Report says violence may fill vacuum after U.S. troops leave Iraq

Walter Pincus
Reporter August 1, 2011

American military leaders believe that long-standing differences between the Arabs and Kurds in northern Iraq will lead to violence if all U.S. troops leave that area by Dec. 31, as planned, according to a new study by the Rand Corp.

“Without significant U.S. involvement — and perhaps even with it, given enough time — Arab and Kurdish participants will eventually have a dispute that leads to violence, which will cause the mechanism to degrade or collapse,” according to the Defense Department-funded study for the U.S. command in Iraq that Rand released last week.

The study concludes in part that “unless and until [Iraqi] politicians succeed in addressing the strategic challenges that destabilize the region, a U.S. military presence will be needed in northern Iraq to prevent such a breakdown.”

This reminder of trouble in northern Iraq arrives as Shiite and Sunni elements are continuing to commit violent acts against each other in the southern part of the country, illustrating the problems facing the Baghdad government as it wrestles with the political impact of seeking a residual U.S. combat force to remain in the country after year’s end.

According to the Rand study, conflicts dividing the Arabs, Kurds, Turkmens and other elements of the northern population reflect Iraq’s most complex and contentious political challenges.

They involve disputes over provincial boundaries that go back to the Saddam Hussein regime, when the dictator tried to subdue Kurdish opposition by forced relocation of Arabs into the area.

Complicating today’s situation was the movement of Kurds back into the area after the U.S.-led invasion of 2003, and Kurds taking military control of even more territory.

There also are deep questions over the status of Kirkuk, the largest city in the area, where a census, long delayed, was supposed to determine who could vote in a referendum on the city’s future. Arabs and Turkmens questioned participation of newly arrived Kurds, and the issue has yet to be resolved.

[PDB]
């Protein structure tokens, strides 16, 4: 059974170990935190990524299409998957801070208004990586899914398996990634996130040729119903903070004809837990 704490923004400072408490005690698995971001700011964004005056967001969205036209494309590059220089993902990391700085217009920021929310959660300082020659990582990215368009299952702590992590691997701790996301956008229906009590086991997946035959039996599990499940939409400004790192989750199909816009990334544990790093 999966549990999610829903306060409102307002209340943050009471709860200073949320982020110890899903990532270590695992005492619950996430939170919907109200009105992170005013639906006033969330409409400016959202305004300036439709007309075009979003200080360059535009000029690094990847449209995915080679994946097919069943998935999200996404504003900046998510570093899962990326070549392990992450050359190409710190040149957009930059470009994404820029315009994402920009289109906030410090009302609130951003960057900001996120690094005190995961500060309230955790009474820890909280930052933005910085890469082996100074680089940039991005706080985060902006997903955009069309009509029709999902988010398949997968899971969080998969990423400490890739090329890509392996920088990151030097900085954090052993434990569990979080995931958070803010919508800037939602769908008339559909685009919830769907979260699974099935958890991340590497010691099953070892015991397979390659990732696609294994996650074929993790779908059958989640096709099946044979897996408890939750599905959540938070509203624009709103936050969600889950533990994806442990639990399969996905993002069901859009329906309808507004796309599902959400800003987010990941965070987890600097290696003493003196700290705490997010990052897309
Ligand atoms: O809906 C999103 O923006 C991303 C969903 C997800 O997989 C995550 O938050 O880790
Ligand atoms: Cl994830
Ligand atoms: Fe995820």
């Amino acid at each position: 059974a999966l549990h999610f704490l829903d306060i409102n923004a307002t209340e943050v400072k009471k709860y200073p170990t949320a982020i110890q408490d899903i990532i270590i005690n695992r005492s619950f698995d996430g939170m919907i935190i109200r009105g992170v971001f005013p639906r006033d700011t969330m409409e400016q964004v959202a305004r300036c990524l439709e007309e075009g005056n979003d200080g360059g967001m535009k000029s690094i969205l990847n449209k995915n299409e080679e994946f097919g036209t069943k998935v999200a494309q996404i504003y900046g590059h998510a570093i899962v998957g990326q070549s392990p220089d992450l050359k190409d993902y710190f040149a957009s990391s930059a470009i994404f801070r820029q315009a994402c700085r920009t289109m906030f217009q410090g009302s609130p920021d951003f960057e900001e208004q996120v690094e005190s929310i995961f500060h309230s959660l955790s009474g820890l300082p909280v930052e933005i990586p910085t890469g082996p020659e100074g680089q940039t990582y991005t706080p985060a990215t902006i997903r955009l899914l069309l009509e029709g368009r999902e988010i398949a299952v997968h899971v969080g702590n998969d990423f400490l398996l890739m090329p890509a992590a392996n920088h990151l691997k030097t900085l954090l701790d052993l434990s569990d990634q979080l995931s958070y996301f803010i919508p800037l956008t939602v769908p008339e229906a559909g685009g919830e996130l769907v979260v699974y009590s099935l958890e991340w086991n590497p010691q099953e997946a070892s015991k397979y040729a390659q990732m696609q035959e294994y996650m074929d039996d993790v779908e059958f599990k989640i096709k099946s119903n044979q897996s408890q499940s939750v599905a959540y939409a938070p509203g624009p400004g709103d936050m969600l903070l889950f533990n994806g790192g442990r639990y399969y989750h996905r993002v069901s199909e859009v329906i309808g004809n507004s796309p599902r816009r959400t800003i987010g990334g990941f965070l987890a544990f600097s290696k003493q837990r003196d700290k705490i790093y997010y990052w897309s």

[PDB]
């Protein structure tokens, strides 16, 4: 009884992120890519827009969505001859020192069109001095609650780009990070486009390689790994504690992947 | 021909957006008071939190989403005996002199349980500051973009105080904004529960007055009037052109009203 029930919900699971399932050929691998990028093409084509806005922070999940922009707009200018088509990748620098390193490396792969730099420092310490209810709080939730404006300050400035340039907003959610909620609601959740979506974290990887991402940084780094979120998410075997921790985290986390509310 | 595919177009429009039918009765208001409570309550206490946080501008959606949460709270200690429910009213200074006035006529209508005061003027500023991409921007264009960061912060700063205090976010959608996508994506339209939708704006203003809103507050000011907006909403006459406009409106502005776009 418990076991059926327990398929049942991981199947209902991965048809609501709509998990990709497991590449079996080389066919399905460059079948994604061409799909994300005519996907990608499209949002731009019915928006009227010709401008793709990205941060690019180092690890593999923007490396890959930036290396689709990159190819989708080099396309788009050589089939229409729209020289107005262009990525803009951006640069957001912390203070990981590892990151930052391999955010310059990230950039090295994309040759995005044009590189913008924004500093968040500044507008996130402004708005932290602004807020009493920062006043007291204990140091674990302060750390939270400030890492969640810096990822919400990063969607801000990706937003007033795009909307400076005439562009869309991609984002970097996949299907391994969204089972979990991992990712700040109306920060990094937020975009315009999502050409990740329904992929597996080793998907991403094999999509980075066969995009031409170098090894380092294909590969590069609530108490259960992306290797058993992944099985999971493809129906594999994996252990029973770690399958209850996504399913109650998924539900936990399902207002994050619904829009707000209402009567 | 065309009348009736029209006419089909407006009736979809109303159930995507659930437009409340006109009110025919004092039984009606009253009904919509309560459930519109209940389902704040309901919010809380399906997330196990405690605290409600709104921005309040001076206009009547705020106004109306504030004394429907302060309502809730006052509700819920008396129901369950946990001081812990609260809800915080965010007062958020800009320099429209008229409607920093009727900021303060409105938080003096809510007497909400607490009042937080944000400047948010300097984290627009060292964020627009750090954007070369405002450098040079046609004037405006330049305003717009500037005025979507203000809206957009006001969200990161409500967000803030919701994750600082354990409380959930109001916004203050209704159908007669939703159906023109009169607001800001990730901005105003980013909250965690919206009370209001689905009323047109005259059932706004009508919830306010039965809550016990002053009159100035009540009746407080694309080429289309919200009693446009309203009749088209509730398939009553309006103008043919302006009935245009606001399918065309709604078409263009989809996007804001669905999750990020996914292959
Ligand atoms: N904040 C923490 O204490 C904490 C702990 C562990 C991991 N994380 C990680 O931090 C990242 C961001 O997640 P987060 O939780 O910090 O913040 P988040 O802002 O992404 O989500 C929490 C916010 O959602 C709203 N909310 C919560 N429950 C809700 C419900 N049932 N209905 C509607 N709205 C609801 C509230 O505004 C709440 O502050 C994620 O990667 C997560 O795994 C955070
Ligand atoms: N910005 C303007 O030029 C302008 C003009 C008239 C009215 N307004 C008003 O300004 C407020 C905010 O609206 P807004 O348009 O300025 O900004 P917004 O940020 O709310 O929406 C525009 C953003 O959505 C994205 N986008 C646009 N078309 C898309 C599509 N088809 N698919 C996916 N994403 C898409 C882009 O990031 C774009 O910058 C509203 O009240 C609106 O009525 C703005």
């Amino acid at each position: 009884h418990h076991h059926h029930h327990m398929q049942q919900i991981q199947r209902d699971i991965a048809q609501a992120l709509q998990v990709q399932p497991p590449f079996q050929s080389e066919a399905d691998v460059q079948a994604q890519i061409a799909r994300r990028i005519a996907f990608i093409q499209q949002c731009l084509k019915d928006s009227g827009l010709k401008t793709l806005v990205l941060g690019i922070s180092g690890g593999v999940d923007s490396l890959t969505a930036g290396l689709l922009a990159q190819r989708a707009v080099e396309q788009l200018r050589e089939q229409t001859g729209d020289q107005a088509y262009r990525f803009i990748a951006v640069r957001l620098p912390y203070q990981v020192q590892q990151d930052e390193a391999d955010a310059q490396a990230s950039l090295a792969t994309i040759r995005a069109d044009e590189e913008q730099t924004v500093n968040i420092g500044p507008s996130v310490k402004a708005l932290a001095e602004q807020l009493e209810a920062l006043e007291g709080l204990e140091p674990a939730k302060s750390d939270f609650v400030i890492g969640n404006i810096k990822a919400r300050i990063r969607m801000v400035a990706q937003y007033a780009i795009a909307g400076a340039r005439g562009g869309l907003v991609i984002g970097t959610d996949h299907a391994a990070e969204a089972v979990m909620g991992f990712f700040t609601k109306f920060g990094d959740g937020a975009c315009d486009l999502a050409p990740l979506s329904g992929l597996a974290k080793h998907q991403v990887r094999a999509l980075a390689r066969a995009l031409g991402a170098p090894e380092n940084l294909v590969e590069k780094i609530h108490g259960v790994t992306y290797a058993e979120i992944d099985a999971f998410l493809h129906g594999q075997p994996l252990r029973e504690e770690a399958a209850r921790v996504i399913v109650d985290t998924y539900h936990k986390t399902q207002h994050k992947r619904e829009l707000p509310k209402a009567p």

Increasing the city’s importance is the fact it “sits directly on top of the largest oil fields in the region — making the territory a very lucrative asset,” according to the study. Since the boundary issues remain, there exists a dispute over whether petroleum from these fields comes under the jurisdiction of the Kurdish regional government or that of the central government in Baghdad.

Finally, and perhaps most important today, is the question of area security. There, too, the study finds matters “exacerbated by the existence of parallel Kurdish and Iraqi security institutions.” The two Kurdish political parties have their own military, police and intelligence services. Their soldiers, referred to as the pesh merga, though nominally under Kurdish government control, are in reality affiliated with their separate political parties.

The Arabs, Turkmens and other groups object to Kurdish soldiers trying to provide security in their areas. While some attempts have been made to integrate the pesh merga into the Iraqi army — about 30,000 soldiers are considered to have done so — the Kurds continue to keep others as permanent militia.

The glue that holds matters together is a series of confidence-building measures that stand to collapse because U.S. military participation is vital at almost every level, according to the study. Begun in 2009 at the joint request of Iraqi Prime Minister Nouri al-Maliki and Massoud Barzani, president of the semiautonomous Kurdish region, the so-called U.S.-Arab-Kurdish measures were designed to provide security in the area and “create a process by which the ISF [Iraqi Security Forces] and the pesh merga can build trust at an operational level in locations where they might otherwise be at odds,” the study said.

For example, U.S. military trainers work with both Iraqi and Kurdish forces in the region. U.S. troops participate in joint Kurd-Iraqi patrols and checkpoints in three of the most tense governates: Nineveh, Kirkuk and Diyala.

An American officer rides herd on each governate’s combined coordination center, where forces jointly plan operations and deployments in disputed areas. Finally, an American colonel is the U.S. representative on the Senior Working Group that oversees all activities.

The combined Kurdish-Iraqi-American force, known as the Nineveh Golden Lions, is considered an elite unit. Its members have their own insignia, shared quarters and joint operations. U.S. Ambassador to Iraq James Jeffrey told Congress in February that the force was an “extraordinarily successful . . . important tactical tool in the field to suppress possible violence or possible disputes.”

State Department officials have discussed taking over some of these roles if the U.S. military departs as planned. But the Rand study says that while a foreign service officer could handle a coordination-center oversight position, “U.S. diplomats would be ill-suited to join Kurdish and Iraqi security forces on armed patrols or at checkpoints, where disagreements on operations and tactics are most likely to lead to violence.”

Meanwhile, adding to U.S. concerns, the joint two-year agreement between Maliki and Barzani that led to the establishment of the joint force is set to expire in December. With the prospect of no U.S. troops on the scene to act as arbiters, the study expresses doubts that expansion and perhaps even continuation of the joint program will be “a viable option.”

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